Most of us have at some time had to keep records of our expenses. For a job, a charity pancake breakfast, working with the Scouts, all these are times when you need to keep a record of what you spent so that you can be reimbursed. And if you lose a gas receipt, or forget about that three gallons of milk, it's really not a huge deal.
Not so with child support. Child support is whole new ballgame. When it comes to paying child support you must be as alert as Jack Bauer is when he's saving the President's life. You cannot let anything go to chance.
As a parent, you want to provide for your child. You want to make sure they have their needs met. What you don't want to do is be a bookkeeper – however that is precisely what you must be. The rules on child support are hard and fast, and there is very little compassion for the father who, tearfully and honestly, tells a court, "I gave her cash every week for 10 years." Oops, sorry, if you can't prove that you have paid every last dime that you owe your ex for the care and feeding of your child, you have to pay it again."
The court system has become extremely harsh on father's who don't pay their child support. Your driver's license, your passport, and even your professional license as a doctor or a lawyer can and will be suspended for failure to pay your child support in a timely fashion.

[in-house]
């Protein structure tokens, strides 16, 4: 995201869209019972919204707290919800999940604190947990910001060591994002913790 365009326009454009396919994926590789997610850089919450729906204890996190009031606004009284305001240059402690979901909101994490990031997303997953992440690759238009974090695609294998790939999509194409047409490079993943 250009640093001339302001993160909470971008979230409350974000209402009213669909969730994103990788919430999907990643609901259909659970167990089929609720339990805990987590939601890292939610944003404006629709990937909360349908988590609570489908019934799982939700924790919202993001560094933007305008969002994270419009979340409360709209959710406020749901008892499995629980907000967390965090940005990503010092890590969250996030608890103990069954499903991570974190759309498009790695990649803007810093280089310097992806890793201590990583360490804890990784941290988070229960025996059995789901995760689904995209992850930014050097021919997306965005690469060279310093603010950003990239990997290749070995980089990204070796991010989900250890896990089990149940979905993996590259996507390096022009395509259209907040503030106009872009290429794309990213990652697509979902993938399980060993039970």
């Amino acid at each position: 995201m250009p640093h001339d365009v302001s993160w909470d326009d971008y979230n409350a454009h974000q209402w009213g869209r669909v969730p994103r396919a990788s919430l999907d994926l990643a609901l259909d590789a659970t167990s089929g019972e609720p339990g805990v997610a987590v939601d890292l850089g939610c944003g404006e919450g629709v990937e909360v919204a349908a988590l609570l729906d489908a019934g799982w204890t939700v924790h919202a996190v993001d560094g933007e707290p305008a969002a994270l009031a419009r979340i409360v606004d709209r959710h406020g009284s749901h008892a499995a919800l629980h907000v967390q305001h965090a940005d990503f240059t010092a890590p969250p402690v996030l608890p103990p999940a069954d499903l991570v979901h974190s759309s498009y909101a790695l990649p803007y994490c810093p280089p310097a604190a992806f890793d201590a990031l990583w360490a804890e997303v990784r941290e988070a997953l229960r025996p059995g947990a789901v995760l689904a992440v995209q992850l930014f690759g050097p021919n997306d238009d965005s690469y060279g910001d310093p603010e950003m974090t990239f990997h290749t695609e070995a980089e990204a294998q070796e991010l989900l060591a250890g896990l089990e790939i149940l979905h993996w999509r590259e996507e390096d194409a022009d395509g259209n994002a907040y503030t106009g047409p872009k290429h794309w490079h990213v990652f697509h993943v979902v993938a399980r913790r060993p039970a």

So what do you do? 1. You never pay your child support in cash. EVER.
Unless you get a receipt from your ex with her name, signature, amount paid and the date it was paid and the period for which it is to be credited. As a paying father, it is your responsibility to make sure that you can prove that every penny owed was paid. The best way to do this is to pay by written, physical check, hand it to her, and get a receipt from her each time. But that is probably more interaction with her than you want, so the next best thing is to keep your cancelled checks in a separate file and have backup copies of every check you paid. 2. When your ex has you paying to the state, it is even more important that you keep copies of everything.
The government, shockingly, frequently makes mistakes about what you owe, what you've paid and your current status. It happens with great regularity that a man pays all of his support, on time, and the state thinks that he is years behind in paying, seizes his driving privileges, suspends his passport and now he has to prove to them that he is actually a good guy who has paid all that he owed. 3. And don't throw away those check copies, ever.
Because child support never goes away, even in bankruptcy, five years after your child has become 18, you can still get a letter from the district attorney asking when you are going to pay up for all those years of back child support they think you owe. David Pisarra is an attorney, columnist and entrepreneur, who operates Pisarra & Grist in Santa Monica, Calif. Click here for his Web site.